I’m sure most of us can remember our senior year of high school: perhaps you went through the stress of SAT and ACT testing, the anxiety of sending off college applications (and waiting for the letters to come back), and, the grand finale of high school – the prom. I realize the grand finale of high school is actually graduation but most people focus on “The Prom” as being the ceremony that signals the end of their high school career.
For the majority of teens today, “high school” is still just the four years leading up to that major rite of passage, “The Prom.” It’s interesting to note that prom first started in the late 1800’s as a way for high school students to hone their burgeoning social skills at a formal dinner-dance sort of thing. It’s also interesting to note that only about 5% of adolescents were enrolled in school during the late 1800’s; The prom wasn’t the same rite of passage it is today.
Related: Parenting Tips for Prom
A lot of other things have changed about prom over the years, things such as hemlines, hairstyles, the types of dances, the music played, whether or not a date was required. For example, when I graduated (1984), “Gunne Sax” was the epitome of prom wear, the only way to wear your hair was “big” and “When Doves Cry” and “99 Red Balloons” were two of the Billboard top 100 songs. Our prom was held in the high school gymnasium. From talking with my kids and their friends, what you wear isn’t as important as the fact that no one else is wearing it. Girls in my daughter’s school have social media pages dedicated to girls posting pictures of their dress with subtle, and not so subtle, threats towards anyone who might be even thinking about wearing the same thing. As for hairstyles, they tend to be dependent upon what group you identify yourself with. Most proms are held off campus at a much more suitable venue than the sweaty gym.
Long story short, there have been a lot of changes in 30 or so years. Some things, however, really haven’t changed that much. For example, as much as your daughter may be looking forward to the prom, there is probably also an underlying thread of trepidation that she may show up wearing the same dress as someone else (a common fear among prom-going girls, hence the huge number of social media sites aimed at decreasing these odds). Your son may be apprehensive, thinking about asking the girl who sits next to him in English class to go with him. From our parent perspective, these may seem like little things. If you wear the same dress, what’s the big deal? It’s only prom. And, that’s where the difference of perspective comes into play. While for us it may be “just prom,” for a lot of kids, prom is everything.
Let’s look at the word “prom.” It’s a shortened version of the word “promenade”, which means a “ceremonious opening of a formal ball consisting of a grand march of all the guests.” (Thank you Merriam Webster online dictionary!) The implication here is that there is going to be some sort of presentation or procession, a time when you are going to be on display for everyone to see. Anyone familiar with adolescent development can tell you teens usually feel they are on a stage and everything they do is on display for everyone to see. One thing that hasn’t changed in 30 years is the fear and anxiety around not fitting in, especially in momentous social situations like the prom. Even kids who seem to have it all together socially and academically may have anxiety when it comes to big social situations such as this. There is only ONE senior prom. If you don’t get it right the first time, there is no do-over.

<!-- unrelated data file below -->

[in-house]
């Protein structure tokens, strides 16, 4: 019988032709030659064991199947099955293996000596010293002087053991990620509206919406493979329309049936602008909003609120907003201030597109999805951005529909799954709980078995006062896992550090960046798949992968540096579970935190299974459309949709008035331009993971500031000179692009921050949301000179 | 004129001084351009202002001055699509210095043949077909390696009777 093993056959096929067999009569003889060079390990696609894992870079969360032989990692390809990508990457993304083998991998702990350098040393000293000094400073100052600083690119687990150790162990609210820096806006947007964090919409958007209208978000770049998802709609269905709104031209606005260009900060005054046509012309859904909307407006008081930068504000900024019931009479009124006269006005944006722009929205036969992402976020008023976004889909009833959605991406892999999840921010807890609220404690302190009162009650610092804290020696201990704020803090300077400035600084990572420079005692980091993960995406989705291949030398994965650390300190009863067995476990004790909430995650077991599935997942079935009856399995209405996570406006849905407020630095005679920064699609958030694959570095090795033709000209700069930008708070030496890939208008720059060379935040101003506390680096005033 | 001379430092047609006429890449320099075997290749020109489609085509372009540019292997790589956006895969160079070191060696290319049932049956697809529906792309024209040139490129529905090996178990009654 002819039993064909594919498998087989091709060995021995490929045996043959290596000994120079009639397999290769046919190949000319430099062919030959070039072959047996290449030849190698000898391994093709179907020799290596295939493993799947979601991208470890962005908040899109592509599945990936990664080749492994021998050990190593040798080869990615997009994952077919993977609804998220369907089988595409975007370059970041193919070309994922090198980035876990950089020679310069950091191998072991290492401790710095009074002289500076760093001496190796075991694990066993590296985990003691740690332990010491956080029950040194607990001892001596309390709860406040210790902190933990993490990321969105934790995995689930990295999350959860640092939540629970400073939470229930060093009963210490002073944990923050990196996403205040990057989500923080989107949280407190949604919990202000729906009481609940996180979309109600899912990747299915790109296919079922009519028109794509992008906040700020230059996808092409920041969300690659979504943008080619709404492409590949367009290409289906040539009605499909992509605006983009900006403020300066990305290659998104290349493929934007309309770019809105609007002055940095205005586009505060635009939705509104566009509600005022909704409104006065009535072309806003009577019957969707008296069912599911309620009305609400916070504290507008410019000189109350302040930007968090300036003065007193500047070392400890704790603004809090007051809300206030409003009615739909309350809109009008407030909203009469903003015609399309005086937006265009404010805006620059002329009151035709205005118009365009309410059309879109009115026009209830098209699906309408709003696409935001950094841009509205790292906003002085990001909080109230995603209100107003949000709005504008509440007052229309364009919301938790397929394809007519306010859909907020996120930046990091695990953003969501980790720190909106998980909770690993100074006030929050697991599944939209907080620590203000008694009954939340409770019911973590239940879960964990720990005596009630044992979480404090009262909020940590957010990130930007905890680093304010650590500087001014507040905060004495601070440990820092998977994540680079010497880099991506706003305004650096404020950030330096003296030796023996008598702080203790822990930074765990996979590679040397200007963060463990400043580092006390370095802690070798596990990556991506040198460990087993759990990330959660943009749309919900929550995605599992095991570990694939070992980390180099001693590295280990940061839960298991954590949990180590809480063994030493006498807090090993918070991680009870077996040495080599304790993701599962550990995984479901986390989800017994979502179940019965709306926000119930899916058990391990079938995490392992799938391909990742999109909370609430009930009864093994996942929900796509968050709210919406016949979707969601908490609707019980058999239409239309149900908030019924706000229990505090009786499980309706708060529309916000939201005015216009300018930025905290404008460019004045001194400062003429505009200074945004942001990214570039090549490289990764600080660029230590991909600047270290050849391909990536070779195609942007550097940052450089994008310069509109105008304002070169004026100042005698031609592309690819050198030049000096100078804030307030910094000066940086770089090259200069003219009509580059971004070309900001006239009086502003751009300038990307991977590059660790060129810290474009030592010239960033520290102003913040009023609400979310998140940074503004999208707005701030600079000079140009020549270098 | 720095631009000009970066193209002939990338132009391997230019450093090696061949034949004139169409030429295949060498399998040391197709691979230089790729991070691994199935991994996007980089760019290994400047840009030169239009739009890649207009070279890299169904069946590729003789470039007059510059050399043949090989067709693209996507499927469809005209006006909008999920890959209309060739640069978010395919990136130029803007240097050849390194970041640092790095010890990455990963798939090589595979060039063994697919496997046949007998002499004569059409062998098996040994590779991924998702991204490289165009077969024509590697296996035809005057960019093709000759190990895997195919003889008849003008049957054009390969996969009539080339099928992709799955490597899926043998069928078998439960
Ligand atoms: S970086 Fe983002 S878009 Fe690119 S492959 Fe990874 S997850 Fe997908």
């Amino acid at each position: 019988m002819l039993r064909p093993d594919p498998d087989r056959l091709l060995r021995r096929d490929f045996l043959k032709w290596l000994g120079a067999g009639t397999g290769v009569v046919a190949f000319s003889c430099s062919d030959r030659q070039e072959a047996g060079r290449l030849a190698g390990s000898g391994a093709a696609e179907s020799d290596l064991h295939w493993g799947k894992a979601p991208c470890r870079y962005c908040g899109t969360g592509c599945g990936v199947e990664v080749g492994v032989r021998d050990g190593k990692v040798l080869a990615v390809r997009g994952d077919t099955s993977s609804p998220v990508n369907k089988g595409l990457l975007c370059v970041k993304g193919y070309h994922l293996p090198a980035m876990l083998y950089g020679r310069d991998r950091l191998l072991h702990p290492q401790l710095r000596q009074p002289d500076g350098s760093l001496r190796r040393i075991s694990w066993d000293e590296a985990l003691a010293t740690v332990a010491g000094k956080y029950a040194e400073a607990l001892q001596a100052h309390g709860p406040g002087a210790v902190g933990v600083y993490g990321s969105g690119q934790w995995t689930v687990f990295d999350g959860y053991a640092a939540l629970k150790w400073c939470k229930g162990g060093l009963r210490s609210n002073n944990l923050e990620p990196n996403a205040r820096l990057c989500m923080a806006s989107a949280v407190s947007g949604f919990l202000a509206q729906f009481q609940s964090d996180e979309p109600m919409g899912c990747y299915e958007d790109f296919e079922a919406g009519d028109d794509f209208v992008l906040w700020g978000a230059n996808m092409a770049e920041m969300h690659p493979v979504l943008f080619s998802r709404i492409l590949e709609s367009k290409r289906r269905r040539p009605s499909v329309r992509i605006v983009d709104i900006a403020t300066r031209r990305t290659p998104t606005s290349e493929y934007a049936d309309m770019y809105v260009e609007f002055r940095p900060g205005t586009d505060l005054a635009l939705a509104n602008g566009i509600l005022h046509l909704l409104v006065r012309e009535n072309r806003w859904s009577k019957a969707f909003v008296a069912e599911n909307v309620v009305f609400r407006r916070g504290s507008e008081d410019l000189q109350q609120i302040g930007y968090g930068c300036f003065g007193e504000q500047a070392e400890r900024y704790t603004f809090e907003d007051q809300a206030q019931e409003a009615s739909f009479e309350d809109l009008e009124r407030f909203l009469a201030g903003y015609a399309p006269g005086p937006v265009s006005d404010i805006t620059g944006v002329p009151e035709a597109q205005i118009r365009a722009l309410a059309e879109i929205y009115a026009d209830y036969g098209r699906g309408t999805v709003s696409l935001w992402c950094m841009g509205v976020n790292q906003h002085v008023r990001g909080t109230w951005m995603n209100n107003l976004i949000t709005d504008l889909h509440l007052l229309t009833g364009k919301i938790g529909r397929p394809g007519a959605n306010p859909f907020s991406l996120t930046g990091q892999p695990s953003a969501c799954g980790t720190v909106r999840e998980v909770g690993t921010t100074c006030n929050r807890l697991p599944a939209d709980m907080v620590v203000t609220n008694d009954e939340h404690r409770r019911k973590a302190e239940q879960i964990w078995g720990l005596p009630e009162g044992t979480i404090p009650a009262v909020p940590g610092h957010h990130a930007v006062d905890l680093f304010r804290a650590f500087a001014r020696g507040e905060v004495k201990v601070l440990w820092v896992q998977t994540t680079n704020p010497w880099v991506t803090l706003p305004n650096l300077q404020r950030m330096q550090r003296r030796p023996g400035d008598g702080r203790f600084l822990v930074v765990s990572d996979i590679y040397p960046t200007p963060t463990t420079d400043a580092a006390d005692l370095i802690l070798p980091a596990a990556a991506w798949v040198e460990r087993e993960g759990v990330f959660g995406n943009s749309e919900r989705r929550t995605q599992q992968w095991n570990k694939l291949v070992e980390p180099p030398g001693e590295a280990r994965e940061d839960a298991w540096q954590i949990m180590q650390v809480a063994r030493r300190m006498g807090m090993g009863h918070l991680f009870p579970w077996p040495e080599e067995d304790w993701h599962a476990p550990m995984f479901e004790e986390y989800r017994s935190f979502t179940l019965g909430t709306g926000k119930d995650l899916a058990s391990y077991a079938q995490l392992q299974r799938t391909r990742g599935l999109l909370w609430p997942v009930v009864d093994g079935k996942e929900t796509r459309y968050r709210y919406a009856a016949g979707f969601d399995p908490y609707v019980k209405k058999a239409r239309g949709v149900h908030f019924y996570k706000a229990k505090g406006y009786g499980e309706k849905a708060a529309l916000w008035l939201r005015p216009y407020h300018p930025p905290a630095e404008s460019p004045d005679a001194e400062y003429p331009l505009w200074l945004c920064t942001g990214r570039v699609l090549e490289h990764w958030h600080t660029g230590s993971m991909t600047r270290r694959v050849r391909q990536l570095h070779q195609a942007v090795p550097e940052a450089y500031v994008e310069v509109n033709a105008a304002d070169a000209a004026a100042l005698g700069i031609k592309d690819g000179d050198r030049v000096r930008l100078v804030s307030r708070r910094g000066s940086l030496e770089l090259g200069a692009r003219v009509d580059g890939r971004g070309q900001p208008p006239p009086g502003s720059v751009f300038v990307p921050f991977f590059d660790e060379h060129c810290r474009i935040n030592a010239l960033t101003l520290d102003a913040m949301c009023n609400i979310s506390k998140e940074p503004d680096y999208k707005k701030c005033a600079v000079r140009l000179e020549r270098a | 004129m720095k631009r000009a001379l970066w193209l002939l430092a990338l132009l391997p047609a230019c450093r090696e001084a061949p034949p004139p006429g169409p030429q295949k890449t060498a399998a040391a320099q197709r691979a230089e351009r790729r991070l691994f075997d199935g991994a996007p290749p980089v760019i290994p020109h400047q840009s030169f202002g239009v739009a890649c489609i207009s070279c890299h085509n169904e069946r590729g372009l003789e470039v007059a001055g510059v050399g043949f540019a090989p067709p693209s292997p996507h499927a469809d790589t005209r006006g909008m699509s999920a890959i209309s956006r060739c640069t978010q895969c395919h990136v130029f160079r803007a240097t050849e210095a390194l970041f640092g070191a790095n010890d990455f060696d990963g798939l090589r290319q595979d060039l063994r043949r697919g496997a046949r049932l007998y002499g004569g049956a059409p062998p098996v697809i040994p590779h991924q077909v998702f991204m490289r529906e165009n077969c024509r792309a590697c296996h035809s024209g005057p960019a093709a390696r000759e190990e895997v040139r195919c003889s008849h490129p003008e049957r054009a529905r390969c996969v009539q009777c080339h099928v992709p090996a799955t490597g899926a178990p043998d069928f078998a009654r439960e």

So, where exactly am I going with this? I think I would like to suggest parents try to remember how important this time was for you when you were in high school. When you’re getting frustrated because you’re daughter is stressing over whether she should get the blue dress or the green or your son is more testy than usual, take a step back and think about where this may be coming from. I will be the first person to tell you being the parent of a teen can be downright difficult. But, I’m also going to tell you that being a teen isn’t always a walk in the park, either. They may not have the worries and responsibilities you and I have, but, they do have worries and responsibilities, without necessarily having all of the coping skills to deal with them appropriately.
Take a moment to recognize that. Validate for them sometimes by acknowledging that growing up is often challenging. And, as tempted as you may be to take away prom as a consequence for inappropriate behavior, don’t. There are numerous other ways you can hold your teen accountable for his or her behavior without taking away the social event of their high school career.
Denise Rowden is a parent of two teens: an 18-year-old daughter and a 19-year-old son. She has worked in Special Education, Alternative Education and adolescent group homes. She has a BS in Psychology from the University of Southern Maine and is currently working on her Life Coach certification from the International Coach Federation.